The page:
How do you say “Jury” in Spanish?

Jury%20Header.JPG

So I’ve been called to do my civic duty: in about one month I must report to the Criminal Justice Center for jury selection. Last time I did so, I was empanelled on a jury and was told that my service would exempt me from further notifications for three years.

And three years (almost to the precise DAY!) after I reported in summer 2004, my shiny new jury notice has arrived. And, as I filled out the official “jury eligibility questionnaire” that is a required part of the process, I noticed something that amused me a tiny bit.

(More after the jump)

First, here’s a scan of the questionnaire:

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Do you see the first question where you are asked to certify your proficiency with reading and writing the English language? And the way that same question has been translated into Spanish? Does anyone else detect a possible logical fallacy in that?

Now, I think providing translations of key government publications is a wonderful courtesy to citizens and residents for whom English is a second (or third or fourth or fifth) language. But it this particular circumstance it just makes me giggle a teensy bit.

After all: if you have the required language proficiency to be eligible as a juror, wouldn’t that also mean you have the language proficiency to read and answer the question without a courtesy translation?

Or is logic perhaps more than I should expect from the modern jury selection process?

5 Comments so far

  1. Marisa (unregistered) on July 31st, 2007 @ 2:32 pm

    I’ve been called for jury duty three times in the 5 1/2 years I’ve lived here and the process has gotten dumbed down more and more just in that short period of time. Nothing they do surprises me.


  2. Angie (unregistered) on July 31st, 2007 @ 9:39 pm

    “After all: if you have the required language proficiency to be eligible as a juror, wouldn’t that also mean you have the language proficiency to read and answer the question without a courtesy translation?”

    Not necessarily. What about the child that is born here, and then is taken back to the parent’s country of origin? Anyway, that’s not really what I wanted to mention.

    What I wanted to mention is that I am unsure that they choose someone by their ability to be a juror; after my experience I feel that it’s more like really random picking.

    Why do I say this? because I, before becoming a citizen, got these a couple of times. I thought that perhaps they got the address through my tax information. Nope! Amazingly enough, last year, one of my coworkers, one month after arriving from China on an H1 visa, got one of these as well. He was unsure of what it was until he asked me.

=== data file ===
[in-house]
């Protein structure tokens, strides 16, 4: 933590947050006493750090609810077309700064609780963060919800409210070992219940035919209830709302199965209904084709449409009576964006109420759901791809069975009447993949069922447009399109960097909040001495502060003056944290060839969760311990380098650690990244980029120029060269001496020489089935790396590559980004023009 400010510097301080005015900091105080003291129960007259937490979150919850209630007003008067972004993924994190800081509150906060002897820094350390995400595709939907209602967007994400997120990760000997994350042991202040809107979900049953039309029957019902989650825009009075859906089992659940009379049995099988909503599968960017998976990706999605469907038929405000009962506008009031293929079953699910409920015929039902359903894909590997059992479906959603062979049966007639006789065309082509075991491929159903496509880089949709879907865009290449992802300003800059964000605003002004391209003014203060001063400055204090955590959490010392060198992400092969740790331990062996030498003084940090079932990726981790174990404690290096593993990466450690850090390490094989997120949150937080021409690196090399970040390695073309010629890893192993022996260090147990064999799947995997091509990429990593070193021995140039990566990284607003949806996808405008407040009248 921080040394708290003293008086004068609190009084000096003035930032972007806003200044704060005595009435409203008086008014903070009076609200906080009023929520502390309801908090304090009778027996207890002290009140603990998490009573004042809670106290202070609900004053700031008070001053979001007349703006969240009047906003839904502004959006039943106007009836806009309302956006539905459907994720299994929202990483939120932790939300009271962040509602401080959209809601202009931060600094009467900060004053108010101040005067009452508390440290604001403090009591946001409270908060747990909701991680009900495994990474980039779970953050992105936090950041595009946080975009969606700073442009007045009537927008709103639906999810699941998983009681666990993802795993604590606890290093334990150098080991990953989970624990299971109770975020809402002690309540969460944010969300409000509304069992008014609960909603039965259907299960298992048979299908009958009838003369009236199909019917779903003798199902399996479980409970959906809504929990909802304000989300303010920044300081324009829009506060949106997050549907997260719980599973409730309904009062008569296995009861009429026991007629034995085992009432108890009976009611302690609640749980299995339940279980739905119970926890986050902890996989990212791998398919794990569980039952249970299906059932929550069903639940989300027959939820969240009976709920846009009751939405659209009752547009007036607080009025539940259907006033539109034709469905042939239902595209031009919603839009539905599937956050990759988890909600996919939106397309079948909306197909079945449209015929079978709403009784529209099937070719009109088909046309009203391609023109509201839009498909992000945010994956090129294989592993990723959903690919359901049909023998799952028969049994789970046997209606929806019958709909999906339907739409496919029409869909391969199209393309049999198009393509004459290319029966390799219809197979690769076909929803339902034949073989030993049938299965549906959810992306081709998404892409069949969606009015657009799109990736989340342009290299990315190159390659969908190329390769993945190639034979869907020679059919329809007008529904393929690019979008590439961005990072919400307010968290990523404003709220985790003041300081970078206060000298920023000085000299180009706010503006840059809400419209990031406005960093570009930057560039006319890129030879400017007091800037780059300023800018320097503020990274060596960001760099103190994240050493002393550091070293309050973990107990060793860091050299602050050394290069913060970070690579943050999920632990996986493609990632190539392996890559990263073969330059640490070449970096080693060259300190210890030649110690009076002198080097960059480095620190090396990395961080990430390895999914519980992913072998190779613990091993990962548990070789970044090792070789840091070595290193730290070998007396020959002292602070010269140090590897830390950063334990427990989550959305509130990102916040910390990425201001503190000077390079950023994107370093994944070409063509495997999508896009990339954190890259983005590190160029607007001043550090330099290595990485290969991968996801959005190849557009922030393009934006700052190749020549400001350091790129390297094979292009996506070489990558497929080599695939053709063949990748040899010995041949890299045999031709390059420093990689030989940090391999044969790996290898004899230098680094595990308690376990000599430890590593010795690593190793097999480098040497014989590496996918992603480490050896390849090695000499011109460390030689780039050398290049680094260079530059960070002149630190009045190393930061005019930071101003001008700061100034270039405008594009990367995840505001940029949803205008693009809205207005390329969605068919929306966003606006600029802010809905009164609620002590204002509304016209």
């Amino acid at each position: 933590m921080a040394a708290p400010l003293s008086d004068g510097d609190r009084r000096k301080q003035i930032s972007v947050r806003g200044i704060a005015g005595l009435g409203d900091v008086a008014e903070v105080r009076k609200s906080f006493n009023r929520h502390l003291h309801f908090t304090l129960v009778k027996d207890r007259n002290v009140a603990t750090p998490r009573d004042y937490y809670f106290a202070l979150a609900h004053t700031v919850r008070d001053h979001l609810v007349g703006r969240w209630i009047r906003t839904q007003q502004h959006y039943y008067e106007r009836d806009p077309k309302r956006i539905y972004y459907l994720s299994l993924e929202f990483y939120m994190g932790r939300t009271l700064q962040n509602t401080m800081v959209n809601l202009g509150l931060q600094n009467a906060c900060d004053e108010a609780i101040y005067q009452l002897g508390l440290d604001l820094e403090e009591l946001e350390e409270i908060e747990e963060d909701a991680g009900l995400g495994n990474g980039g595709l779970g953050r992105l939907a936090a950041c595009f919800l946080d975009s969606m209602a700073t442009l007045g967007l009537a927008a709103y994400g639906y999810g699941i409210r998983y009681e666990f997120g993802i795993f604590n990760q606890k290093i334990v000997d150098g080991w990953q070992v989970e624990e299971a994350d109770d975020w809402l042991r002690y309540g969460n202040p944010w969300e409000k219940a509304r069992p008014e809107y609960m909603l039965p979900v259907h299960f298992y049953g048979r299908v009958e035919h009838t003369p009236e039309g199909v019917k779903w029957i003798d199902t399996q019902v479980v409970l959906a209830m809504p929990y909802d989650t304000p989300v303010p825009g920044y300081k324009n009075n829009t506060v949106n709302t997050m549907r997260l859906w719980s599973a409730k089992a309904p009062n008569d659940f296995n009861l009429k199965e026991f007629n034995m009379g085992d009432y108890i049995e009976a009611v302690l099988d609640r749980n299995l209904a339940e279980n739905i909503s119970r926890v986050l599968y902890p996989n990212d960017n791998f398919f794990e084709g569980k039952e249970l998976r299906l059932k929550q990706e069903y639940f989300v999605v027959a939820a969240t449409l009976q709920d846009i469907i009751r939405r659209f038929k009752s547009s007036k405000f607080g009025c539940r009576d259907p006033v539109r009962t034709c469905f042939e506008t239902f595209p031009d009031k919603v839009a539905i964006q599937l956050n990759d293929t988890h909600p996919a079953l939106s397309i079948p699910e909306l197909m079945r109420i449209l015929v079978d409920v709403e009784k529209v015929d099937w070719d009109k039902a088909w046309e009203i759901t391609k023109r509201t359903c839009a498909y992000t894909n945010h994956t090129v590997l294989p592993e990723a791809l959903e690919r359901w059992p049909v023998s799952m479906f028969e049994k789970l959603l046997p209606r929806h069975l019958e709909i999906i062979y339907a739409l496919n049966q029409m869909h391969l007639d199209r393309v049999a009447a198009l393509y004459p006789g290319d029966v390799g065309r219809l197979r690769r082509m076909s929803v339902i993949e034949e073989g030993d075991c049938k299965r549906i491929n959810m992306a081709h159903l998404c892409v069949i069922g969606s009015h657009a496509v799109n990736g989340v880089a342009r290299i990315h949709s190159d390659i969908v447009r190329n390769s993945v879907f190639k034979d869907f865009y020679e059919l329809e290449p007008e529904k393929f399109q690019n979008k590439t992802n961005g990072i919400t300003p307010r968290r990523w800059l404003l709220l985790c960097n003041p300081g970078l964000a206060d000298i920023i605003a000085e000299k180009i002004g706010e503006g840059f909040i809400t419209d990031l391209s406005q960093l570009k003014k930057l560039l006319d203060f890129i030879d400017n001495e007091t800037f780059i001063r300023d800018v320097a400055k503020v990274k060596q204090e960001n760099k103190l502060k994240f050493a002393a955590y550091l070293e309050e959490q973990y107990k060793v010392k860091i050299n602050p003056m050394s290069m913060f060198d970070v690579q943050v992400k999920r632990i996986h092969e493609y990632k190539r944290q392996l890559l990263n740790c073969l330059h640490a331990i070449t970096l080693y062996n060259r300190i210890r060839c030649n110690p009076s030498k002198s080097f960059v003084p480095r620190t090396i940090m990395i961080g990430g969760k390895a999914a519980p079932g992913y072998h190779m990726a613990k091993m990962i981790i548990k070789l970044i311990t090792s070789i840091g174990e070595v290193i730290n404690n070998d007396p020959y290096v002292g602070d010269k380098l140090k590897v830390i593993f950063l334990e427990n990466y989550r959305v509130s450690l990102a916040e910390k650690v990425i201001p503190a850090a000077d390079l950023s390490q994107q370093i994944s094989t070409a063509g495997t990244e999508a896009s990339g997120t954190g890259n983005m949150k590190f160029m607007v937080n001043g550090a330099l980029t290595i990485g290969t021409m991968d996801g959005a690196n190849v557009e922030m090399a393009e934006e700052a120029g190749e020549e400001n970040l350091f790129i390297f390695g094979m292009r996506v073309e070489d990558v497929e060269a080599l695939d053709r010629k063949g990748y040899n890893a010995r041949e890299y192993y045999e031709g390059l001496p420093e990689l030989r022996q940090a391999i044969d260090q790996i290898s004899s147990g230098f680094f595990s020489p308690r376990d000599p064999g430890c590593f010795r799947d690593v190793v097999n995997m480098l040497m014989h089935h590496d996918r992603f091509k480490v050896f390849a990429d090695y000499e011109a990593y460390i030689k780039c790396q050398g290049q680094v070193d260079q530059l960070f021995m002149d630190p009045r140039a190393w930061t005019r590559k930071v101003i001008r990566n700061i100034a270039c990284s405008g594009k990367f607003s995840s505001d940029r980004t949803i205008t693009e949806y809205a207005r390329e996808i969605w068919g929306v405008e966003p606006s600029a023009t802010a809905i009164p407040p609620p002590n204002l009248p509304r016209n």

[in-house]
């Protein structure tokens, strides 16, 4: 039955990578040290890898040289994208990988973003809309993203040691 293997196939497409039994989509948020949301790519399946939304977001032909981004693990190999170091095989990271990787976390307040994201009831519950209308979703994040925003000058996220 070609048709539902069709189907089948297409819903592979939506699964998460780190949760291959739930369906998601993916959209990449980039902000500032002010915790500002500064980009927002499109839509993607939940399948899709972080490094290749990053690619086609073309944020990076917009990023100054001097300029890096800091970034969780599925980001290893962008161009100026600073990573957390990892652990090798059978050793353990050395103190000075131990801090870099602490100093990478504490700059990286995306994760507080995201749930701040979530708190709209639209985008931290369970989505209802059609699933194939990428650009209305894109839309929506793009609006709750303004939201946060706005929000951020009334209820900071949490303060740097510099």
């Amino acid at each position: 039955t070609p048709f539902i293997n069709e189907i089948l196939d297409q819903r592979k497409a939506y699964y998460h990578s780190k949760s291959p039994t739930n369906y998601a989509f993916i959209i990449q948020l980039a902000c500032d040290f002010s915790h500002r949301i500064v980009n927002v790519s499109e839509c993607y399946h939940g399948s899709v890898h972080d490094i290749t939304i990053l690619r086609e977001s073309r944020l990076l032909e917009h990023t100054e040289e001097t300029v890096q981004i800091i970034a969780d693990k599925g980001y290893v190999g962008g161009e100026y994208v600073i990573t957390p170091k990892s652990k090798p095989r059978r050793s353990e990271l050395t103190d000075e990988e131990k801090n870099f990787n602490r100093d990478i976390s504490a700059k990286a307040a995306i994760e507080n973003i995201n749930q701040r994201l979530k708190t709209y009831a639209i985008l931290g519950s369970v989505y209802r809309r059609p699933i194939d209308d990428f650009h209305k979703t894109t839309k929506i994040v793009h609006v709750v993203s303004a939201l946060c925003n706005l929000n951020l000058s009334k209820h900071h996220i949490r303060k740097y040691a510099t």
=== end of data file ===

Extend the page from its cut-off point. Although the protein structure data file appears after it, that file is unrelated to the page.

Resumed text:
After that I started thinking that perhaps they have a monkey picking them out of a lotto machine. Well, not really but it really made me wonder how exactly they chose to send these out. I’ve already ruled out voter information, tax returns and citizenship. Perhaps SSN office? White Pages?


  3. Mithras (unregistered) on August 1st, 2007 @ 9:29 am

    After all: if you have the required language proficiency to be eligible as a juror, wouldn’t that also mean you have the language proficiency to read and answer the question without a courtesy translation?

    So, if it were just in English, how would anyone know to answer “no”?


  4. Sherri W. (unregistered) on August 1st, 2007 @ 11:43 pm

    Marisa: I’m guessing, since you’ve been called so often, that you’ve never earned the three years off you get after actually being placed on a jury for a trial. I think you may still have gotten the better deal… ;)

    Angie: Yah, I have no idea how names are generated. Maybe it’s payroll/scholarship paper trails? Utility bills? Beats me.

    Mithras: You’ve got a valid point, but it still (to my eyes) seems REALLY oddly done on the form, which actually gives you the printed option of circling “Si” as an answer that supposedly affirms your English proficiency. (Never mind the notion that if you really want to make the form accessible for non-English-speakers, then all of the questions should be translated. Or the fact that if you really want to make the question or the form as a whole accessible to folks lacking English proficiency, there’s a multiple number of languages that should be used, not just Spanish.)

    And all of this is merely me further bloviating about my initial impression, which is that I just don’t understand those folks in (and near) City Hall. Oh well. :)


  5. Ahd Child (unregistered) on August 3rd, 2007 @ 11:30 am

    I served on a jury last month. They said that for the 3 year exemption, when you get a notice, you have to let them know that you’ve served in the last 3 years. they don’t keep track.



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